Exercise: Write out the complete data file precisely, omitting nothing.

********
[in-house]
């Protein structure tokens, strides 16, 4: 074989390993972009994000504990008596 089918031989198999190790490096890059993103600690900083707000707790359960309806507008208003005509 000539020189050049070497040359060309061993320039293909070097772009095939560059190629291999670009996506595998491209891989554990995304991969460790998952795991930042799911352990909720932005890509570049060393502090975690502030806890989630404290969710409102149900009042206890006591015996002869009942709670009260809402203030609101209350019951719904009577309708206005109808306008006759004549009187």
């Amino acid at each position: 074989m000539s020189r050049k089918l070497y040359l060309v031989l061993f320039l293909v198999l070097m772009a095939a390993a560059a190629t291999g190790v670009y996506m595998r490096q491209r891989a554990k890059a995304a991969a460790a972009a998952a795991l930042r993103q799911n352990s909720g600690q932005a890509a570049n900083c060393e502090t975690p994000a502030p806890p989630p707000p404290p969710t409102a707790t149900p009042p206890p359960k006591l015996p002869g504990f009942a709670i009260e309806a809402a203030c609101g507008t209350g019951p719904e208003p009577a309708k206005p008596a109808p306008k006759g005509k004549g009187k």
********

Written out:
[in-house]
């Protein structure tokens, strides 16, 4: 074989390993972009994000504990008596 089918031989198999190790490096890059993103600690900083707000707790359960309806507008208003005509 000539020189050049070497040359060309061993320039293909070097772009095939560059190629291999670009996506595998491209891989554990995304991969460790998952795991930042799911352990909720932005890509570049060393502090975690502030806890989630404290969710409102149900009042206890006591015996002869009942709670009260809402203030609101209350019951719904009577309708206005109808306008006759004549009187």
């Amino acid at each position: 074989m000539s020189r050049k089918l070497y040359l060309v031989l061993f320039l293909v198999l070097m772009a095939a390993a560059a190629t291999g190790v670009y996506m595998r490096q491209r891989a554990k890059a995304a991969a460790a972009a998952a795991l930042r993103q799911n352990s909720g600690q932005a890509a570049n900083c060393e502090t975690p994000a502030p806890p989630p707000p404290p969710t409102a707790t149900p009042p206890p359960k006591l015996p002869g504990f009942a709670i009260e309806a809402a203030c609101g507008t209350g019951p719904e208003p009577a309708k206005p008596a109808p306008k006759g005509k004549g009187k």